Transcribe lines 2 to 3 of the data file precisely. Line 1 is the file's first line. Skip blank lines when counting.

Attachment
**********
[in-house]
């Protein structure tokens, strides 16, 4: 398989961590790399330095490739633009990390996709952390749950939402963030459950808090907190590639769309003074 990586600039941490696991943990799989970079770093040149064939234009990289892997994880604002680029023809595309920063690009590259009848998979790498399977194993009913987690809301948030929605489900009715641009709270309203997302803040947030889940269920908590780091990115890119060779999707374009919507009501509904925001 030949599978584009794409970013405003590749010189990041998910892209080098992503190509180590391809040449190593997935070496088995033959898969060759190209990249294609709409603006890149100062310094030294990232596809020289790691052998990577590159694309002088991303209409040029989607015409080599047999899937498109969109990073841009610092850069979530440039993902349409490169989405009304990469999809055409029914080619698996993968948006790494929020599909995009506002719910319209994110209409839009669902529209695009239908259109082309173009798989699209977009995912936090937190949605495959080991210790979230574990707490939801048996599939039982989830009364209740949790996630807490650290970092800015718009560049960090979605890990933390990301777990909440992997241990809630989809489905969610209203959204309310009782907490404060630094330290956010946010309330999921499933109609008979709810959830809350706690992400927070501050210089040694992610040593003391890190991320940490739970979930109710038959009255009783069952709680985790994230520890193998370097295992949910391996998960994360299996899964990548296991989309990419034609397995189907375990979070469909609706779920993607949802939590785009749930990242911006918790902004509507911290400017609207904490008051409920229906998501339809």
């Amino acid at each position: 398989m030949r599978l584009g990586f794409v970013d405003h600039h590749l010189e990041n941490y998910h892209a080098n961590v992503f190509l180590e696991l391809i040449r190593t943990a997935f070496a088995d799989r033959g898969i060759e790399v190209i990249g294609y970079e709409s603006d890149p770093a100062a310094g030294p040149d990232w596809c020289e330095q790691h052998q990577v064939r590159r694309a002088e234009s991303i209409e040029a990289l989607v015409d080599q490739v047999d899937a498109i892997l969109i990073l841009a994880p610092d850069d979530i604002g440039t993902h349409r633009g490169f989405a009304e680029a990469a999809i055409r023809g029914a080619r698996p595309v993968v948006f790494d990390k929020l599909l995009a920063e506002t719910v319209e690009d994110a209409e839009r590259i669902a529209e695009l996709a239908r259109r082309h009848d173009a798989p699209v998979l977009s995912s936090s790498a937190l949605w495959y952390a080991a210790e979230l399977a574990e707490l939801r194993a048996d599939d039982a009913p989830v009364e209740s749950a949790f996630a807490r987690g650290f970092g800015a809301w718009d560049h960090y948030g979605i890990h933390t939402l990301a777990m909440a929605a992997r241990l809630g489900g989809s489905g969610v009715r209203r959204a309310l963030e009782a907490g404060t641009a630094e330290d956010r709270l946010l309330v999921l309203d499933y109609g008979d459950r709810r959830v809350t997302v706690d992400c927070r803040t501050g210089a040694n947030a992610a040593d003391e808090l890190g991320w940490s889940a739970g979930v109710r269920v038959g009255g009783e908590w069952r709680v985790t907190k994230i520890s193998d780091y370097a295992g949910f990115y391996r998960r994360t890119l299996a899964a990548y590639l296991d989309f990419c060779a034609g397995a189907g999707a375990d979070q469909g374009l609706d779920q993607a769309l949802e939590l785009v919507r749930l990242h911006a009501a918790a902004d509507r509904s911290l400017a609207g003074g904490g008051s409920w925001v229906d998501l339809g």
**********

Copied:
């Protein structure tokens, strides 16, 4: 398989961590790399330095490739633009990390996709952390749950939402963030459950808090907190590639769309003074 990586600039941490696991943990799989970079770093040149064939234009990289892997994880604002680029023809595309920063690009590259009848998979790498399977194993009913987690809301948030929605489900009715641009709270309203997302803040947030889940269920908590780091990115890119060779999707374009919507009501509904925001 030949599978584009794409970013405003590749010189990041998910892209080098992503190509180590391809040449190593997935070496088995033959898969060759190209990249294609709409603006890149100062310094030294990232596809020289790691052998990577590159694309002088991303209409040029989607015409080599047999899937498109969109990073841009610092850069979530440039993902349409490169989405009304990469999809055409029914080619698996993968948006790494929020599909995009506002719910319209994110209409839009669902529209695009239908259109082309173009798989699209977009995912936090937190949605495959080991210790979230574990707490939801048996599939039982989830009364209740949790996630807490650290970092800015718009560049960090979605890990933390990301777990909440992997241990809630989809489905969610209203959204309310009782907490404060630094330290956010946010309330999921499933109609008979709810959830809350706690992400927070501050210089040694992610040593003391890190991320940490739970979930109710038959009255009783069952709680985790994230520890193998370097295992949910391996998960994360299996899964990548296991989309990419034609397995189907375990979070469909609706779920993607949802939590785009749930990242911006918790902004509507911290400017609207904490008051409920229906998501339809």
């Amino acid at each position: 398989m030949r599978l584009g990586f794409v970013d405003h600039h590749l010189e990041n941490y998910h892209a080098n961590v992503f190509l180590e696991l391809i040449r190593t943990a997935f070496a088995d799989r033959g898969i060759e790399v190209i990249g294609y970079e709409s603006d890149p770093a100062a310094g030294p040149d990232w596809c020289e330095q790691h052998q990577v064939r590159r694309a002088e234009s991303i209409e040029a990289l989607v015409d080599q490739v047999d899937a498109i892997l969109i990073l841009a994880p610092d850069d979530i604002g440039t993902h349409r633009g490169f989405a009304e680029a990469a999809i055409r023809g029914a080619r698996p595309v993968v948006f790494d990390k929020l599909l995009a920063e506002t719910v319209e690009d994110a209409e839009r590259i669902a529209e695009l996709a239908r259109r082309h009848d173009a798989p699209v998979l977009s995912s936090s790498a937190l949605w495959y952390a080991a210790e979230l399977a574990e707490l939801r194993a048996d599939d039982a009913p989830v009364e209740s749950a949790f996630a807490r987690g650290f970092g800015a809301w718009d560049h960090y948030g979605i890990h933390t939402l990301a777990m909440a929605a992997r241990l809630g489900g989809s489905g969610v009715r209203r959204a309310l963030e009782a907490g404060t641009a630094e330290d956010r709270l946010l309330v999921l309203d499933y109609g008979d459950r709810r959830v809350t997302v706690d992400c927070r803040t501050g210089a040694n947030a992610a040593d003391e808090l890190g991320w940490s889940a739970g979930v109710r269920v038959g009255g009783e908590w069952r709680v985790t907190k994230i520890s193998d780091y370097a295992g949910f990115y391996r998960r994360t890119l299996a899964a990548y590639l296991d989309f990419c060779a034609g397995a189907g999707a375990d979070q469909g374009l609706d779920q993607a769309l949802e939590l785009v919507r749930l990242h911006a009501a918790a902004d509507r509904s911290l400017a609207g003074g904490g008051s409920w925001v229906d998501l339809g």